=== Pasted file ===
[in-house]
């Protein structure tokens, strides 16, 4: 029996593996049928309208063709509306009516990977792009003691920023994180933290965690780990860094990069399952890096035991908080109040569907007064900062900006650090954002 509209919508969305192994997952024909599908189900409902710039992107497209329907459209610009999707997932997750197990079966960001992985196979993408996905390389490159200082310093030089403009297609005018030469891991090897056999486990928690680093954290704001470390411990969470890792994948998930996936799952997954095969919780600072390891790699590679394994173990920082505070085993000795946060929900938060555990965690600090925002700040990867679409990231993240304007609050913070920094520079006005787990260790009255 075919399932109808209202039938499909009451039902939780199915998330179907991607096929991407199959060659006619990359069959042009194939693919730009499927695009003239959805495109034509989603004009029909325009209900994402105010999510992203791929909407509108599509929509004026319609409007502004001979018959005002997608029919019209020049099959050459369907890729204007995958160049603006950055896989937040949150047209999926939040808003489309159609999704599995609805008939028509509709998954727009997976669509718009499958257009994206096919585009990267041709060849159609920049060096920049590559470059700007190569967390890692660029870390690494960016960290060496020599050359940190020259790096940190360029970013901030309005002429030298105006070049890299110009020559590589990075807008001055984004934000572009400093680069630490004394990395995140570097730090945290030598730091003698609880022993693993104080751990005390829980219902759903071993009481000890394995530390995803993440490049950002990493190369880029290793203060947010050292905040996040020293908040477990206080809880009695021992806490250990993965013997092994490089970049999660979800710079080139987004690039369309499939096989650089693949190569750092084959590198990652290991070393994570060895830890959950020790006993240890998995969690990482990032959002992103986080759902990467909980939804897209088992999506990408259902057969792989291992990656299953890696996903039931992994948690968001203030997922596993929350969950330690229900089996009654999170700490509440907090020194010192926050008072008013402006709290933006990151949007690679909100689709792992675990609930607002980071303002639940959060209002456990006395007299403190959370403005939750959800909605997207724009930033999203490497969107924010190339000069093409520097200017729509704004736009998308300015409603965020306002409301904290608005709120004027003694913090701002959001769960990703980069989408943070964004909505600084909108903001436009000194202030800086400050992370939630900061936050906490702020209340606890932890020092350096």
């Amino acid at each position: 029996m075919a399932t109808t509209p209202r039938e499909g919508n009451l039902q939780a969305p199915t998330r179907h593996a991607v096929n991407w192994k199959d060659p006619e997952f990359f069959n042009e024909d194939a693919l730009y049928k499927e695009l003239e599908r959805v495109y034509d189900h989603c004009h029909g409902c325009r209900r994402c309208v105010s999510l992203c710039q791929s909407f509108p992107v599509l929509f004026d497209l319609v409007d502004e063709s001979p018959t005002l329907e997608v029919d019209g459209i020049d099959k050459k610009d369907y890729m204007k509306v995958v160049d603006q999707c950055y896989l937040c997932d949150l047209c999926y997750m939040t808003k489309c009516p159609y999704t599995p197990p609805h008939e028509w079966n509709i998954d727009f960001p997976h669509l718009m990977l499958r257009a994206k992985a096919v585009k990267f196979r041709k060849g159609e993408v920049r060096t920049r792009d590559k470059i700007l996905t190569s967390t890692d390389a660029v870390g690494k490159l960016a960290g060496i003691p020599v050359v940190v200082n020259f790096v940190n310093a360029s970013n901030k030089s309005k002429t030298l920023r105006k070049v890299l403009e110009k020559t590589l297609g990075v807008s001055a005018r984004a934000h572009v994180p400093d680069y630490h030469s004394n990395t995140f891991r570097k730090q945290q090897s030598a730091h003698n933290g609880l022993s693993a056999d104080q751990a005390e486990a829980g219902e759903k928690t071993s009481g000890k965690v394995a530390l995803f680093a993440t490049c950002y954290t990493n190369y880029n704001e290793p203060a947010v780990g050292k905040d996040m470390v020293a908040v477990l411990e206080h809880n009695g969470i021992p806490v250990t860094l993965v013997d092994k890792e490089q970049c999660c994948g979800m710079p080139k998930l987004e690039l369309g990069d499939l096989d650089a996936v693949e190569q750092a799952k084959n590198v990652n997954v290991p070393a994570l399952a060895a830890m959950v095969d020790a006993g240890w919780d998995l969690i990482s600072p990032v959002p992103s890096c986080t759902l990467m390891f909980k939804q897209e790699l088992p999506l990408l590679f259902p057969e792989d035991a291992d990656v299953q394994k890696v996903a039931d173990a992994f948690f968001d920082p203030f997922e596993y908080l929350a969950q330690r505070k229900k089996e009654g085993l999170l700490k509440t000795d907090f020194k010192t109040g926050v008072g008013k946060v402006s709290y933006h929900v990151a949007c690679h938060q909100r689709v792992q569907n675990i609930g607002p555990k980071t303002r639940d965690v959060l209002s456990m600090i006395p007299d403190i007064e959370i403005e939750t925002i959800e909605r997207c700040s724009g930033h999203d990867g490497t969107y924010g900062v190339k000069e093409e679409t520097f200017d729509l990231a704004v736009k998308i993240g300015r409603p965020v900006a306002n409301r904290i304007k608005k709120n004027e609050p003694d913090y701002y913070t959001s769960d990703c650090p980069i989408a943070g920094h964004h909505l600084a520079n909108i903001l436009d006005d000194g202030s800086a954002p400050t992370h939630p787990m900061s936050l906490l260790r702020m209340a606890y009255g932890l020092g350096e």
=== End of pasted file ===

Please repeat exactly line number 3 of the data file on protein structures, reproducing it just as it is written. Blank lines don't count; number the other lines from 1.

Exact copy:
């Amino acid at each position: 029996m075919a399932t109808t509209p209202r039938e499909g919508n009451l039902q939780a969305p199915t998330r179907h593996a991607v096929n991407w192994k199959d060659p006619e997952f990359f069959n042009e024909d194939a693919l730009y049928k499927e695009l003239e599908r959805v495109y034509d189900h989603c004009h029909g409902c325009r209900r994402c309208v105010s999510l992203c710039q791929s909407f509108p992107v599509l929509f004026d497209l319609v409007d502004e063709s001979p018959t005002l329907e997608v029919d019209g459209i020049d099959k050459k610009d369907y890729m204007k509306v995958v160049d603006q999707c950055y896989l937040c997932d949150l047209c999926y997750m939040t808003k489309c009516p159609y999704t599995p197990p609805h008939e028509w079966n509709i998954d727009f960001p997976h669509l718009m990977l499958r257009a994206k992985a096919v585009k990267f196979r041709k060849g159609e993408v920049r060096t920049r792009d590559k470059i700007l996905t190569s967390t890692d390389a660029v870390g690494k490159l960016a960290g060496i003691p020599v050359v940190v200082n020259f790096v940190n310093a360029s970013n901030k030089s309005k002429t030298l920023r105006k070049v890299l403009e110009k020559t590589l297609g990075v807008s001055a005018r984004a934000h572009v994180p400093d680069y630490h030469s004394n990395t995140f891991r570097k730090q945290q090897s030598a730091h003698n933290g609880l022993s693993a056999d104080q751990a005390e486990a829980g219902e759903k928690t071993s009481g000890k965690v394995a530390l995803f680093a993440t490049c950002y954290t990493n190369y880029n704001e290793p203060a947010v780990g050292k905040d996040m470390v020293a908040v477990l411990e206080h809880n009695g969470i021992p806490v250990t860094l993965v013997d092994k890792e490089q970049c999660c994948g979800m710079p080139k998930l987004e690039l369309g990069d499939l096989d650089a996936v693949e190569q750092a799952k084959n590198v990652n997954v290991p070393a994570l399952a060895a830890m959950v095969d020790a006993g240890w919780d998995l969690i990482s600072p990032v959002p992103s890096c986080t759902l990467m390891f909980k939804q897209e790699l088992p999506l990408l590679f259902p057969e792989d035991a291992d990656v299953q394994k890696v996903a039931d173990a992994f948690f968001d920082p203030f997922e596993y908080l929350a969950q330690r505070k229900k089996e009654g085993l999170l700490k509440t000795d907090f020194k010192t109040g926050v008072g008013k946060v402006s709290y933006h929900v990151a949007c690679h938060q909100r689709v792992q569907n675990i609930g607002p555990k980071t303002r639940d965690v959060l209002s456990m600090i006395p007299d403190i007064e959370i403005e939750t925002i959800e909605r997207c700040s724009g930033h999203d990867g490497t969107y924010g900062v190339k000069e093409e679409t520097f200017d729509l990231a704004v736009k998308i993240g300015r409603p965020v900006a306002n409301r904290i304007k608005k709120n004027e609050p003694d913090y701002y913070t959001s769960d990703c650090p980069i989408a943070g920094h964004h909505l600084a520079n909108i903001l436009d006005d000194g202030s800086a954002p400050t992370h939630p787990m900061s936050l906490l260790r702020m209340a606890y009255g932890l020092g350096e």